Esteban separated from service with the Department of the Army on December 21, 1946, July 19, 1947, and April 6, 1948.6 She concedes in her brief that on all of these dates she separated from "brief periods of service" that were "excluded by Executive Order No. 9154." She nonetheless argues that she accrued rights to a deferred retirement annuity because the 1942 Act required only five years of service. We disagree. Even though Esteban had more than five years of creditable service based on her work with the Philippine Insular Government, see Federal Personnel Manual (FM) Supplement 831-1, Appendix C, the 1942 Act plainly gives the President the authority to exclude certain employees from the operation of the Act. Esteban had to establish that she had some coverage under the 1942 Act before any of its provisions applied to her. Because Esteban conceded that all of her brief periods of service with the Department of the Army were excluded from coverage by the Executive Order, she cannot qualify for an annuity based on her more than five years of creditable service. See Cheeseman v. Office of Personnel Management, 791 F.2d 138, 140-41 (Fed. Cir. 1986) (holding that the board properly placed the burden of proving entitlement to benefits on the applicant).
Accordingly, Esteban is not eligible for an annuity under the current CSRA and is not eligible for an annuity under the civil service retirement law in force at the time of any of her earlier separations. The board's decision is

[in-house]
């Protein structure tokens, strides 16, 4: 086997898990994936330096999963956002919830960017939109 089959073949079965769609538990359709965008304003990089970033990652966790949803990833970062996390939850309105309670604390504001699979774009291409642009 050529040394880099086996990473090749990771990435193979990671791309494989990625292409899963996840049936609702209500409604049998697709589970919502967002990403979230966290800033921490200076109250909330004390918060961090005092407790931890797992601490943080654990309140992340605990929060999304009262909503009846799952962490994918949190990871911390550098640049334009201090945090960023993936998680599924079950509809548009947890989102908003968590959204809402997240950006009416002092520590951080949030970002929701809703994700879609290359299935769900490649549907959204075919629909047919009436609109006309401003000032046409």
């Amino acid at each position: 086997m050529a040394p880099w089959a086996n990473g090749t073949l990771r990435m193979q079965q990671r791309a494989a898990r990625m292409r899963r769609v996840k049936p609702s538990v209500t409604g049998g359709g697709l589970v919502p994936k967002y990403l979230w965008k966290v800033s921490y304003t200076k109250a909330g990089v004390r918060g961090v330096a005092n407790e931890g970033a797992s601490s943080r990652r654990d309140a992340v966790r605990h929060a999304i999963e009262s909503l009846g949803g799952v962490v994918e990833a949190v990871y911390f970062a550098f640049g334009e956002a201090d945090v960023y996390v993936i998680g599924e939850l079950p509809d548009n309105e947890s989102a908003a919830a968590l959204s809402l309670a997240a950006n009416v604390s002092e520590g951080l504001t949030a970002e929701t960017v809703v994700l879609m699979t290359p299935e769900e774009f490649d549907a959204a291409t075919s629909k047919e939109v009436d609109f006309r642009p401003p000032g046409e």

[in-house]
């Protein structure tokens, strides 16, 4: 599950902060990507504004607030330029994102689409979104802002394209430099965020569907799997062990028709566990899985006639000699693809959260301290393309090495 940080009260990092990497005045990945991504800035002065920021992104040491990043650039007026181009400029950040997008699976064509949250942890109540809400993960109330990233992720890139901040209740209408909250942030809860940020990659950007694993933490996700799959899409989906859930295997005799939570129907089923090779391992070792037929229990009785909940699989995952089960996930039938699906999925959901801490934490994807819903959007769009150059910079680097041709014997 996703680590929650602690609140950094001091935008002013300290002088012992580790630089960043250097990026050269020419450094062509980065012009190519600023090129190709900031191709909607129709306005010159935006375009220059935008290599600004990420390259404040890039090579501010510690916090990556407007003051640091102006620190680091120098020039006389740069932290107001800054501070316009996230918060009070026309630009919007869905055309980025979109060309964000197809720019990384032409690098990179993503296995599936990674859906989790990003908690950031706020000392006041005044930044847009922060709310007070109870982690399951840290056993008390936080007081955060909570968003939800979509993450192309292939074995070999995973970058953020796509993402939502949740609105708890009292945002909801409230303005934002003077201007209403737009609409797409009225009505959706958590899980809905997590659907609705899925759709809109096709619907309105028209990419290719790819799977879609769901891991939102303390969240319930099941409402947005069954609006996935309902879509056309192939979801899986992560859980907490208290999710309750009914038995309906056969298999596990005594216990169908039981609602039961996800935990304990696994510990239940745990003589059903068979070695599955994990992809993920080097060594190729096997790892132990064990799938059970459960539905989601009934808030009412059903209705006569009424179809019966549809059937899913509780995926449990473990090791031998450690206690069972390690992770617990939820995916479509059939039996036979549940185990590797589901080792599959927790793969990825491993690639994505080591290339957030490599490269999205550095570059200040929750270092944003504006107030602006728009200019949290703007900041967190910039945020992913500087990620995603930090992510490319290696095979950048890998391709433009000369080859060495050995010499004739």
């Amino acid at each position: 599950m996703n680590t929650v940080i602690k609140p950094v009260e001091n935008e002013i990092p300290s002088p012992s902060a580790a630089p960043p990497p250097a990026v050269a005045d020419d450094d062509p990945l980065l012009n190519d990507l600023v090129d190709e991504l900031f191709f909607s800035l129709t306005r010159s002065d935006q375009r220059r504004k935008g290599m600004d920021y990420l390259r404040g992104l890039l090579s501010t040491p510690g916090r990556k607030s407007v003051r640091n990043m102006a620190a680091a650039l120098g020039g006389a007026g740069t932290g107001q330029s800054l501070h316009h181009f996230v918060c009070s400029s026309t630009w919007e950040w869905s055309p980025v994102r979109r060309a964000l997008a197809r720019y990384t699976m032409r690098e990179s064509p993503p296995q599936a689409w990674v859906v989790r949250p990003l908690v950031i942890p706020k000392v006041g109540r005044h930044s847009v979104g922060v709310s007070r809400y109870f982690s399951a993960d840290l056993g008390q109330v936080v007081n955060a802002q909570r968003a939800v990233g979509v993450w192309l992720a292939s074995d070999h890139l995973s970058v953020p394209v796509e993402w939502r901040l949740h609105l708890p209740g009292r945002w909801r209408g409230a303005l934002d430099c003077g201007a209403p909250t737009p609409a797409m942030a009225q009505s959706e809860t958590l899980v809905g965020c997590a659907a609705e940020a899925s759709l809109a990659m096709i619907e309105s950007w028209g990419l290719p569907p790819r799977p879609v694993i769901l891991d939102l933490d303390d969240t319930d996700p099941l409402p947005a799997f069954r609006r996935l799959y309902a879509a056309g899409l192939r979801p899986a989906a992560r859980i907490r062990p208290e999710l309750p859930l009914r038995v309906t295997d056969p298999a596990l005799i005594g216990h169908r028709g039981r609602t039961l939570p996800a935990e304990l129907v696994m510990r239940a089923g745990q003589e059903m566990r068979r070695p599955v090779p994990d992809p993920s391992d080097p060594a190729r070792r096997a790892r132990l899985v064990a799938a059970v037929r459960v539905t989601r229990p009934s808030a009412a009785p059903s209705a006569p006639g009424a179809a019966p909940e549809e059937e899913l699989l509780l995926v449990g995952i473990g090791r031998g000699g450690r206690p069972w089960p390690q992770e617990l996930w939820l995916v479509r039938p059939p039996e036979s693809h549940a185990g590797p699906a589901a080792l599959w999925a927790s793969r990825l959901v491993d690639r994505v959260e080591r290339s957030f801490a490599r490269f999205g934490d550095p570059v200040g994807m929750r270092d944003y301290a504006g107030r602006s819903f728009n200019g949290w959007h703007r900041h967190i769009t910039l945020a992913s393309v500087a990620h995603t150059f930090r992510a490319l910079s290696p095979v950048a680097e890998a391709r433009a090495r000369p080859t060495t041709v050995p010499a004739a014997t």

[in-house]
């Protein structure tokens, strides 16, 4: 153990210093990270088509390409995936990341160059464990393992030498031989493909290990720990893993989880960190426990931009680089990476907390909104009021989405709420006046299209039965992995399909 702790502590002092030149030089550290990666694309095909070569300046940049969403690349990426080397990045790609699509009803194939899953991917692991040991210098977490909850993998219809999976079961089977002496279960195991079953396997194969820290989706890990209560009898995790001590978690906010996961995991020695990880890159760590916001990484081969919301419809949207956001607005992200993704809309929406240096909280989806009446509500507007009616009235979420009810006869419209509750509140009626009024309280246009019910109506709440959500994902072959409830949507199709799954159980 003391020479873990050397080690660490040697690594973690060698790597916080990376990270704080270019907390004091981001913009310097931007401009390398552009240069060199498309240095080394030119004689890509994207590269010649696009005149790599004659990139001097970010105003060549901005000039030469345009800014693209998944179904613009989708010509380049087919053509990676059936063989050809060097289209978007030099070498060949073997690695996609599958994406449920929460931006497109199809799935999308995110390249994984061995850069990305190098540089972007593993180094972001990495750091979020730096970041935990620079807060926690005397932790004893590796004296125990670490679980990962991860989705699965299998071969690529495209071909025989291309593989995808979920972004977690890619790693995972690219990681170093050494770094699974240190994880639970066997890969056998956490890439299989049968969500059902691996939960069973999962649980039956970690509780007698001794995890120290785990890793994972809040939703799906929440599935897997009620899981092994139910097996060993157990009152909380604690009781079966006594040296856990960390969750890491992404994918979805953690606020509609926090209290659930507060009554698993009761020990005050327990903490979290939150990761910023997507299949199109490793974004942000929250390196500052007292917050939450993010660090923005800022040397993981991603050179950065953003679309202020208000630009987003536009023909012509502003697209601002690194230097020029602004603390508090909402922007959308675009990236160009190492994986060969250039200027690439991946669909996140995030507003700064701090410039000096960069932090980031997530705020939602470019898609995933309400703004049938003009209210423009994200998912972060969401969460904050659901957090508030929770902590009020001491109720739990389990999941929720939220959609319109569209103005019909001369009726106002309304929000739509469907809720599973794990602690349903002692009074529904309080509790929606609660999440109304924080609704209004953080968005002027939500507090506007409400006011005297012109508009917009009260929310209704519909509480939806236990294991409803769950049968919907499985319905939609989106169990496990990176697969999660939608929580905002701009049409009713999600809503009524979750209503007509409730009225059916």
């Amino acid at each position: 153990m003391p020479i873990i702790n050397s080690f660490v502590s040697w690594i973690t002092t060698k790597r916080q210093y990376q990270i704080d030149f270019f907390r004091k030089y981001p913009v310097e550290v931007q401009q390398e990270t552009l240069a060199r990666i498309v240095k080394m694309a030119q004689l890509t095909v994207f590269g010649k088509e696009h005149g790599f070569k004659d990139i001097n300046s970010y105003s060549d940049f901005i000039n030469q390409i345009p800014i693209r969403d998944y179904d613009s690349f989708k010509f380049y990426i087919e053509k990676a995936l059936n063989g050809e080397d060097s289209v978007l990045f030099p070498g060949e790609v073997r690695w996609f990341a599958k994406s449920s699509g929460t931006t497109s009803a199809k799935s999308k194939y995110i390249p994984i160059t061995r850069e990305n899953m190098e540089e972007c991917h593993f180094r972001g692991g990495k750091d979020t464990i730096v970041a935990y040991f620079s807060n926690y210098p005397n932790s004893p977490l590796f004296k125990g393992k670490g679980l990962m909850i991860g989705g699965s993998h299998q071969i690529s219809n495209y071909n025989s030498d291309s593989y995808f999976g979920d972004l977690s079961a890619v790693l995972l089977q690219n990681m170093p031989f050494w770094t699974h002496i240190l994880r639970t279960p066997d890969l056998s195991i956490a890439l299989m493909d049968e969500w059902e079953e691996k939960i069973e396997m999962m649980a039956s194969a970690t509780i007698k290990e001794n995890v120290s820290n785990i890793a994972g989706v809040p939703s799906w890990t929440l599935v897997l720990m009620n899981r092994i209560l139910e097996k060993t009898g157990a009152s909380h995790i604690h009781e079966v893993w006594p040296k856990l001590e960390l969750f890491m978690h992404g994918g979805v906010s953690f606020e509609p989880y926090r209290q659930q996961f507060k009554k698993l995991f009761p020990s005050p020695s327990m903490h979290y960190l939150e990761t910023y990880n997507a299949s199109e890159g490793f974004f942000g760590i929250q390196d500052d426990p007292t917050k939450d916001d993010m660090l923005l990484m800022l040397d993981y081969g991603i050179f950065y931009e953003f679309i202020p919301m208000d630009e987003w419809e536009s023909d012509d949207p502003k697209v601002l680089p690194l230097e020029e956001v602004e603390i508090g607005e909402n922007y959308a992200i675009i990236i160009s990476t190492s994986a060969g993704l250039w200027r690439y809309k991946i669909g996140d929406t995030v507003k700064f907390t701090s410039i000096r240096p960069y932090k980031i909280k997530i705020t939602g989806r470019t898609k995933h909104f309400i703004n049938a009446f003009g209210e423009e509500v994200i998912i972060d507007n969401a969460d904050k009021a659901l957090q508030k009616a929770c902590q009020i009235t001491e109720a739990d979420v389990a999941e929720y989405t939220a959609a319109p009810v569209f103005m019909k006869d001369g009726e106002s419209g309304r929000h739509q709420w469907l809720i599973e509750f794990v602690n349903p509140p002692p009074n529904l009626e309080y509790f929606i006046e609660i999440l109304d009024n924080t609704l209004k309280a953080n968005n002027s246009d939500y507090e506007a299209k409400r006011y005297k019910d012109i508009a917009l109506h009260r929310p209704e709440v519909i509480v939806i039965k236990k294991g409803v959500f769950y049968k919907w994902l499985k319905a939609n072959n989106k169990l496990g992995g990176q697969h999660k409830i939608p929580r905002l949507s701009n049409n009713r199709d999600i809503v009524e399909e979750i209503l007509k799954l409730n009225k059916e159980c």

Esteban does not appear to claim that her service as a laundry worker provides eligibility for a retirement annuity. Even if treated as creditable service, however, it does not qualify her for an annuity under any version of the civil service retirement law
The 1930 Act provided in pertinent part as follows:
ELIGIBILITY FOR SUPERANNUATION RETIREMENT
Sec. 1. All employees to whom this Act applies who, before its effective date, shall have attained or shall thereafter attain the age of seventy years and rendered at least fifteen years of service computed as prescribed in section 5 of this Act shall be eligible for retirement on an annuity as provided in section 4 hereof....
EMPLOYEES TO WHOM THE ACT SHALL APPLY
Sec. 3. This Act shall apply to the following employees and groups of employees:
(a) All employees in the classified civil service of the United States, including all persons who have been heretofore or may hereafter be given a competitive status in the classified civil service, with or without competitive examination, by legislative enactment, or under civil service rules promulgated by the President, or by Executive orders covering into the competitive classified service groups of employees with their positions or authorizing the appointment of individuals to positions within such service.
The provisions of this Act may be extended by Executive order, upon recommendation of the Civil Service Commission, to apply to any employee or group of employees in the civil service of the United States not included at the time of its passage. The President shall have power, in his discretion, to exclude from the operation of this Act any employee or group of employees in the civil service whose tenure of office or employment is intermittent or of uncertain duration....
COMPUTATION OF ACCREDITED SERVICE
Sec. 5. Subject to the provisions of section 9 hereof, the aggregate period of service which forms the basis for calculating the amount of any benefit provided in this Act shall be computed from the date of original employment, whether as a classified or an unclassified employee in the civil service of the United States ... and also periods of service performed overseas under authority of the United States....